Social Club in Radom, photo Zbigniew Panów

Radom is the largest urban center in Masovian Voivodeship apart from Warsaw. But it is not the only  reason why it is worth coming here. An interesting history with strong freedom threads, fascinating monuments, an unusual post – industrial environment with a hint of multiculturalism are the first reasons. The next reasons are connections with Malczewski, Gombrowicz and Wajda. There is also the most “cultural” power plant in Poland here. 

Visitors to Radom are also encouraged by cyclical events, including the largest in Poland and in this part of Europe, International Air Show, International Gombrowicz Festival, International Festival of Street Artists and Precision, Radom Fashion Show, and celebrations of the anniversary of the Radom Protest, already included in the calender of municipal events Workers’ Party June ’76. The events from over 40 years ago are today part of the identity of Radom citizens and a reason to be proud that the Polish and European road to freedom began in Radom.

Moreover, it is easy to get here – Radom is located at the intersection of several important communication routes that also attracts many entrepreneurs. The designed hiking and biking trails will help you get to know the tourist attractions of the city and the surrounding area. From 2017, 27 stations of Radom City Bike allow the rental of 270 bicycles.


The historic origins of Radom are hidden in the central part of the city, a several – meter – long grass covered hill in the valley of Mleczna River, known as Piotrówka. It is a remnant of a defensive hill fort surrounded by a moat and a ring of wooden and earth ramparts, built in the 10th century on an artificial hill. The stronghold was the seat of the castellany. The name “Piotrówka” comes from the wooden church of St. Peter that survived until the beginning of the 19th century. The significance of this place, considered the cradle of Radom, is remembered  by a monument – an erratic boulder with the image of Mieszko I and the first coat of arms of the Polish state. The area of Piotrówka is considered by archaeologists to be extremely valuable and even unique in the country.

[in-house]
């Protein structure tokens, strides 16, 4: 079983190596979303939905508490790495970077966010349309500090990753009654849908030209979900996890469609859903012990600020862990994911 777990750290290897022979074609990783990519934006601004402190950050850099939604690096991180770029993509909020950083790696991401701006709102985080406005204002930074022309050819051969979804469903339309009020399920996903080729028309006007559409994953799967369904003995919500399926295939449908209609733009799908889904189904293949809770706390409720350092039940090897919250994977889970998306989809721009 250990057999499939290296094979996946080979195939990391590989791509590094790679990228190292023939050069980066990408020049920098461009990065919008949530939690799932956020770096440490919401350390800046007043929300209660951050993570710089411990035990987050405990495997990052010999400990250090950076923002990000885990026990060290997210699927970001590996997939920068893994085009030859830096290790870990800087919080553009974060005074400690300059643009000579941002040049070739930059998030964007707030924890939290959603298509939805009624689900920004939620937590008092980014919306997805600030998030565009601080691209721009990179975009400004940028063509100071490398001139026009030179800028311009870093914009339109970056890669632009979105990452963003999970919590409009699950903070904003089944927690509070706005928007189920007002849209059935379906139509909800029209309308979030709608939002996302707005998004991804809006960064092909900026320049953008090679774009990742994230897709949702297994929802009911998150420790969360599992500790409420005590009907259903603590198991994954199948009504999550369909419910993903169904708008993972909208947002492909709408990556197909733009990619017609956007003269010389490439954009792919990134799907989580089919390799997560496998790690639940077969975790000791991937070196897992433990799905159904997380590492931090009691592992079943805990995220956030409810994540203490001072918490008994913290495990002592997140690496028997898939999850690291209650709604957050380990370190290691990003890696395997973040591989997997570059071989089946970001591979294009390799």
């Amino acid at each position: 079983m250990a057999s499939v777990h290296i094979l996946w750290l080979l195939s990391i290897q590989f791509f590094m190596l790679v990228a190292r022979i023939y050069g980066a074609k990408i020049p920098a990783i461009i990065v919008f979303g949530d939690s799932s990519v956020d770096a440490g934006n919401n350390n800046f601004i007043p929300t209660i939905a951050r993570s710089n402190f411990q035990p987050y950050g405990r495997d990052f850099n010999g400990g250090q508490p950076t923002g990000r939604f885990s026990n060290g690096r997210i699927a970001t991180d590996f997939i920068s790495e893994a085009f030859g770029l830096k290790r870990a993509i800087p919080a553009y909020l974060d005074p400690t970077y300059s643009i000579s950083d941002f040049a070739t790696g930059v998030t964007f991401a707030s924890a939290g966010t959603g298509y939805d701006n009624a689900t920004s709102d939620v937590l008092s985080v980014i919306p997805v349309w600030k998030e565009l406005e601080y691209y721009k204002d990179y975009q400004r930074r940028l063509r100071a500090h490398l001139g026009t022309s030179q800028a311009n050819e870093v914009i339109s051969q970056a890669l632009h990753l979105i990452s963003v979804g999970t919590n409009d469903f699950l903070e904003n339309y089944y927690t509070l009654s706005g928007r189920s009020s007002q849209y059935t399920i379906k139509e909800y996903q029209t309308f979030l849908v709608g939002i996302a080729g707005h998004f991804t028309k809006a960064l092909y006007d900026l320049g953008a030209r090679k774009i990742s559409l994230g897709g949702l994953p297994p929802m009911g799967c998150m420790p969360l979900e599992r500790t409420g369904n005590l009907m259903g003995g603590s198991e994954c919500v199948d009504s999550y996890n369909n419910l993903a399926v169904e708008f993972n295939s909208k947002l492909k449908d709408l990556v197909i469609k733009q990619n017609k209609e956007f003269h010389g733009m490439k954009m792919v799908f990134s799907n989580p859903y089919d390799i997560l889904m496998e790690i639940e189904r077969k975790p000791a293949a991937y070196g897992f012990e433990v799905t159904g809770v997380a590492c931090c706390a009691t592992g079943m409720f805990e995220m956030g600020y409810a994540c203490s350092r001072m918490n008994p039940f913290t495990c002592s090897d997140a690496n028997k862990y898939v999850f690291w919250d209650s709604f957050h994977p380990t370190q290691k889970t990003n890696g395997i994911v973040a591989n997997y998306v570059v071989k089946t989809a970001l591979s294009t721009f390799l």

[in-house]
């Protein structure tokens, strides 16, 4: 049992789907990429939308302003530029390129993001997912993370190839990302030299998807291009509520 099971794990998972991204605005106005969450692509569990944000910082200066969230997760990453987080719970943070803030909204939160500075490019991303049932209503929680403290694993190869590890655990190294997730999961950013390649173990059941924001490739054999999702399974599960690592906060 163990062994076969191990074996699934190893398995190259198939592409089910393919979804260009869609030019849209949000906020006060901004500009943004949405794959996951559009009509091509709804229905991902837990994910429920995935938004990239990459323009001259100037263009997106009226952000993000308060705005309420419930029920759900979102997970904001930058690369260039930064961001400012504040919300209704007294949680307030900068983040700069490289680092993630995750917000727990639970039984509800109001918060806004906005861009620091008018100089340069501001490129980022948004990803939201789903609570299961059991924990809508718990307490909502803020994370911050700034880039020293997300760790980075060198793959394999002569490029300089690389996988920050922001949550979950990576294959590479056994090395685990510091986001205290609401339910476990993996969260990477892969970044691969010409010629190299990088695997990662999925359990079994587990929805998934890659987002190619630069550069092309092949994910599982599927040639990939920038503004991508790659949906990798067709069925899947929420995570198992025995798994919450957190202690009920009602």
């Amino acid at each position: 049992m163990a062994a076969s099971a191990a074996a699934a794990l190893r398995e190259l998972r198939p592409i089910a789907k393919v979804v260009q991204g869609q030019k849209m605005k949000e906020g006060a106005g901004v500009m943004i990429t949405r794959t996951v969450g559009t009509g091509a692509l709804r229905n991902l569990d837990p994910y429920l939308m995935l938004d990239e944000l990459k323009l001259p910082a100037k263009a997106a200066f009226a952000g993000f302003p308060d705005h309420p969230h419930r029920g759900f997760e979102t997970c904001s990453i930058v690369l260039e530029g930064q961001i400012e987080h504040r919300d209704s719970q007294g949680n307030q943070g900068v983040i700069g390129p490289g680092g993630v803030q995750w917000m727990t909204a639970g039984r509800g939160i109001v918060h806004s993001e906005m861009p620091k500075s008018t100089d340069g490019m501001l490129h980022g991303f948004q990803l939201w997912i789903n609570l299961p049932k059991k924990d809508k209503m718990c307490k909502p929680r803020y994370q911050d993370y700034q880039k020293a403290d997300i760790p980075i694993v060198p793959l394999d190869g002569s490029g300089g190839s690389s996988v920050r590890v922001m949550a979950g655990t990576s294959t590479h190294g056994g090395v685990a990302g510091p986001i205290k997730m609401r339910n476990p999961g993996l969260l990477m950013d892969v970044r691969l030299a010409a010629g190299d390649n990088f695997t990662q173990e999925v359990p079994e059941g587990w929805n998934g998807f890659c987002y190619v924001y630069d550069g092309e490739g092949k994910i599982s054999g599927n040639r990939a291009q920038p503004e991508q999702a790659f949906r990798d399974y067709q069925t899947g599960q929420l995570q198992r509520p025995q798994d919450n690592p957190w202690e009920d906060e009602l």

In the area of Nowy Radom, established in the 14th century, now known as the Kazimierzowskie Town, the streets layout and the former market square have been preserved. The surviving fragments of the defensive walls surrounding the medieval town are best visible at Wałowa street, on the southern wall of the former Pijar College. Right next to it, in the area of the present parsonage of the parish church, the remains of the former starosts castle, also known as the royal castle, once included in the city’s defense system, have survived. The castle, erected in the Kazimierz times, was renovated and extended several times. It was the seat of the traveling royal court and the starost of Radom. King and princes from the Jagiellonian dynasty, traveling between Cracow and Vilnius, visited here most often. In the mid 17th and early 18th centuries, the city was destroyed by the invasion of the Swedish army. The royal castle in Radom has burned down. It never regained its former glory. It appears only from descriptions. The mock -up of the castle, that is its hypothetical representation, is presented in a recently renovated tenement house located at Grodzka Street. At the level of the basement and the ground floor, an exhibition showing archaeological excavations, the history of the building and the castle in Radom has been prepared. From Mała Street, relics of the defensive walls from the 14th century are preserved.